In stores this week:?Black Magick?#1!
Black Magick?is a crime/police procedural and occult mystery series, published by Image Comics and created by writer Greg Rucka and artist Nicola Scott.?
BLACK MAGICK #01
Written by: Greg Rucka
Art by: Nicola Scott (w Chiara Arena)
Lettering by: Jodi Wynne
Logo and Book Design: Eric Trautmann
Cover A by: Nicola Scott (w Eric Trautmann)
Cover B by: Jill Thompson
Magazine Edition Cover by: Rick Burchett
The hammer falls this Halloween! From New York Times bestselling and Eisner Award-winning writer GREG RUCKA (LAZARUS, Stumptown, Gotham Central) and superstar artist NICOLA SCOTT (Birds of Prey, Secret Six, Earth 2)! Detective Rowan Black works robbery/homicide for the Portsmouth PD, but her greatest mystery is the truth about herself...both who she has been, and who she will become. Yet there are others in Rowan's world with very long memories, and the power that one person holds, another will always covet. PLUS, each issue also features an all-new work of original fiction by GREG RUCKA! A new gothic-noir ongoing series about legacy, destiny, redemption...and the price of magic.
Image Comics ?| ?Color ?| ?Mature Readers ?| ?$3.99 (regular & variant); $5.99 (magazine edition)
As with?Lazarus (also by Greg Rucka), I'm the series' "designer," which seems like an atypical and somewhat uncommon role in comics (though more common at Image, thankfully).?
My role is to take Nicola's cover art, for example, and add appropriate color and trade dress (which I also designed), and lay the cover out for production. I also tackle the design chores on anything that isn't a comic page—the credits, the creator bios, the letter column, and even typsetting some serialized fiction that will be running through the series as it progresses. It's a good gig.?
I do a lot of that kind of work on?Lazarus, too, but?Black Magick is the first time I had a free hand to design the overall "look" of the book. With?Lazarus, co-creator/artist Michael Lark had a strong design in mind already, and it was my task to implement it. He'd designed the logo, as well, so I more or less was batting cleanup on the first few issues, gradually tweaking the design work as the series went on.?
I went through several preliminary design passes on the logo and trade dress before I even attempted submitting designs to the Black Magick team. For grins, I'm including them here.?
The first attempt at the logo design is something I nicknamed the "blurted out" version. I was looking at old books on prestidigitation and sleight-of-hand, and the typeface I chose here was reminiscent of those. So, contextually wrong for the story, and it reads a little too "Magic: The Gathering," while simultaneously being stuffy and dull.?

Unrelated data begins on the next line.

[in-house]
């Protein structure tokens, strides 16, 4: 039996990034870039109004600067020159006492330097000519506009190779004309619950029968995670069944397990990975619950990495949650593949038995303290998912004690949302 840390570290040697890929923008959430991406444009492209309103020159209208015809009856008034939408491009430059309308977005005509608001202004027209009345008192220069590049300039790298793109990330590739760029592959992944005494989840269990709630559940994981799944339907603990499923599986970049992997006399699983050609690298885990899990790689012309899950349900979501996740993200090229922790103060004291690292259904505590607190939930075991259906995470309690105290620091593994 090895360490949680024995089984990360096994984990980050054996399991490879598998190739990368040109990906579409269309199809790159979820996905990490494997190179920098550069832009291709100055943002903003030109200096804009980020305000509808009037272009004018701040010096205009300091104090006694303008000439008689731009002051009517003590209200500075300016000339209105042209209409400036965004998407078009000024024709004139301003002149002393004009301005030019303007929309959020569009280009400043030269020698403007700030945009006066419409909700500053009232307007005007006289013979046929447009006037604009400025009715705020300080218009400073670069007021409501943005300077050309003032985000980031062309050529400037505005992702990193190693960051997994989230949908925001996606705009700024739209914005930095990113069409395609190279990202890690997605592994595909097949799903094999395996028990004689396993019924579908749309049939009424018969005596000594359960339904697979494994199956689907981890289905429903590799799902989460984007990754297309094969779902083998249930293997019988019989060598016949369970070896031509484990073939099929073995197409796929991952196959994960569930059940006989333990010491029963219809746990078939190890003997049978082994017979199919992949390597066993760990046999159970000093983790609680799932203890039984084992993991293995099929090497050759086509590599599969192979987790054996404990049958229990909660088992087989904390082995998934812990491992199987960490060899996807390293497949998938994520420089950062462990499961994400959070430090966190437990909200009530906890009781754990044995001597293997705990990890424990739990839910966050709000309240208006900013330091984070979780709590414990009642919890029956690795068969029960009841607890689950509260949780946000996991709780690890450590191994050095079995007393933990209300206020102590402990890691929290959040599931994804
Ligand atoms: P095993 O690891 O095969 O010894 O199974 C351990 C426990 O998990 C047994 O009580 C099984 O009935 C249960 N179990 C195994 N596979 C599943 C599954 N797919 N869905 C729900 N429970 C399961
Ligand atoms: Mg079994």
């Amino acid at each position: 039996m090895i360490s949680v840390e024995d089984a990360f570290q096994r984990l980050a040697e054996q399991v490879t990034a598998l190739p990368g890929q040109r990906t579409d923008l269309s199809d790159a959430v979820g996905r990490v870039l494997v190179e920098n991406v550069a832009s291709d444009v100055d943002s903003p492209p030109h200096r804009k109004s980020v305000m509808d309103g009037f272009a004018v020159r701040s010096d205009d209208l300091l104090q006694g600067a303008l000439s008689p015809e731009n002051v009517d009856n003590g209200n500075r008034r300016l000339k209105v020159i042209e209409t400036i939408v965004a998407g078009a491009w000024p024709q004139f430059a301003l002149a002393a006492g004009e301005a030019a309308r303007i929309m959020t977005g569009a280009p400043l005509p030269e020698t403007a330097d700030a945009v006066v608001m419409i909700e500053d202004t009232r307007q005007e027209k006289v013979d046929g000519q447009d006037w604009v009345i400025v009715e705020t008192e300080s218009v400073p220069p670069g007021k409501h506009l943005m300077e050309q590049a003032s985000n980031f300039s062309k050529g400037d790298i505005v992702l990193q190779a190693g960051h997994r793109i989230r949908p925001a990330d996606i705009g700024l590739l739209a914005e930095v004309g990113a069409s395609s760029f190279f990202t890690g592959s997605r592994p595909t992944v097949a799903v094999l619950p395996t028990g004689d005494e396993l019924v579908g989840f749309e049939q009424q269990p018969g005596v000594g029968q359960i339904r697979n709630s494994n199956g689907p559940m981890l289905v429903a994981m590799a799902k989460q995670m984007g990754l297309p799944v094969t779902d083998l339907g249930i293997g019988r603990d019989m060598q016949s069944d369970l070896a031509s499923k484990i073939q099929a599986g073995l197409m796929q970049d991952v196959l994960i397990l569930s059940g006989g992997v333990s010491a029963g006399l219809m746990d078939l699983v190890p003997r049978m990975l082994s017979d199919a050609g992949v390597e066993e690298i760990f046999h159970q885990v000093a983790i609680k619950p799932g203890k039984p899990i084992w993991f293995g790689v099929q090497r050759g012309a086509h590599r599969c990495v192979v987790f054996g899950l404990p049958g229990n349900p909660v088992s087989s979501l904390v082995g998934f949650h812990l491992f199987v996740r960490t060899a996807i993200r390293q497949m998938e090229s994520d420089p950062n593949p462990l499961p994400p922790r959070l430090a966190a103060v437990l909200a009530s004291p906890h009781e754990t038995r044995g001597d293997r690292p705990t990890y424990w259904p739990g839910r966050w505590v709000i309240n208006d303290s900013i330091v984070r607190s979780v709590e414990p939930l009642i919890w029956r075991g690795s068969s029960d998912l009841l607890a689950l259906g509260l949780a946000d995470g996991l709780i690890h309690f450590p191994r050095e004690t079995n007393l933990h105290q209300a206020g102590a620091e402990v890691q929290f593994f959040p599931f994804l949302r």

THE "ABRACADABRA" PHASE
Prelim 2 was an attempt to mine the?noir, pulp-crime sensibilities of the story, so I tried an Art Deco typeface, and monkeyed around with it a bit. I like the look of it, but it still reads too much like a stage magician's poster.?
Same problems as the prior versions: not quite right, in terms of tone, and the awkward perspective would likely be at odds with cover art, and other necessary trade dress, like the Image Comics logo (about which more later).?
AND NOW FOR SOMETHING COMPLETELY DIFFERENT…
Black Magick artist Nicola Scott had sketched some preliminary ideas of her own (and you can see some of them in the bonus material in the Magazine edition of Black Magick No. 01, plug
plug hint hint) that included the use of runes as primary letter forms. Here, I attempted to blend an old 1930s poster typeface with hand-drawn "rune"-ish letters, to?horrifying,
I was started to get really frustrated here.?
Every design I do goes through this process. I call this "The Ugly, Desperate Phase."
I like this one a lot (and I ended up using a cleaner version of this typeface on some of the interior bits—specifically on an image of an old, tattered spellbook page), but up front on the cover, it reads too antique for a contemporary story.?
Now we're getting somewhere. The older poster typeface from the "rune" design returns. The box/inverted type started to get me thinking about police forms and casebooks, and it occurred
to me that, since there's going to be supernatural stuff on the cover, the logo needed to cement the otherwordly aspects of the setting in a contemporary context.?
At this point, I started looking at scans of old police manuals and crime/pulp covers, and without any further drafts, leapt immediately to the final design and structure of the covers.?
THE BOFFO FINISH
I took a slightly more modern typeface—Alte Haas Grotesk Bold, which has a nice Helvetica feel to it, but with softer, slightly curved edges. It feels clean and modern, but has a touch of age to it, too.?
The team seemed to like it, so that was a definite plus. Especially when it's?in situin the trade dress...
Taking cues from old pulps, I decided the solid, bright color background would be featured on each of the regular covers with each issue using a different color than the prior release. Issue 1 is red, issue 2 is blue, issue 3 is purple, etc.
That color is also used in the interior design pages and back cover, too, tying everything together.?
It was also important to me to incorporate the Image logo into the design; everything is on a sort of grid, with the Image logo, price and issue number forming a vertical line which acts to anchor the trade dress, and the logo and credits drawing the eye horizontally.?
One of the challenges in designing the covers for?Lazarus is finding the right spot for the Image logo, issue #, and so on. I wanted to?really integrate that stuff into the trade dress, as it makes for a nice, consistent look without distracting from the cover art, and it simplifies the workflow when it comes time to actually get work done.?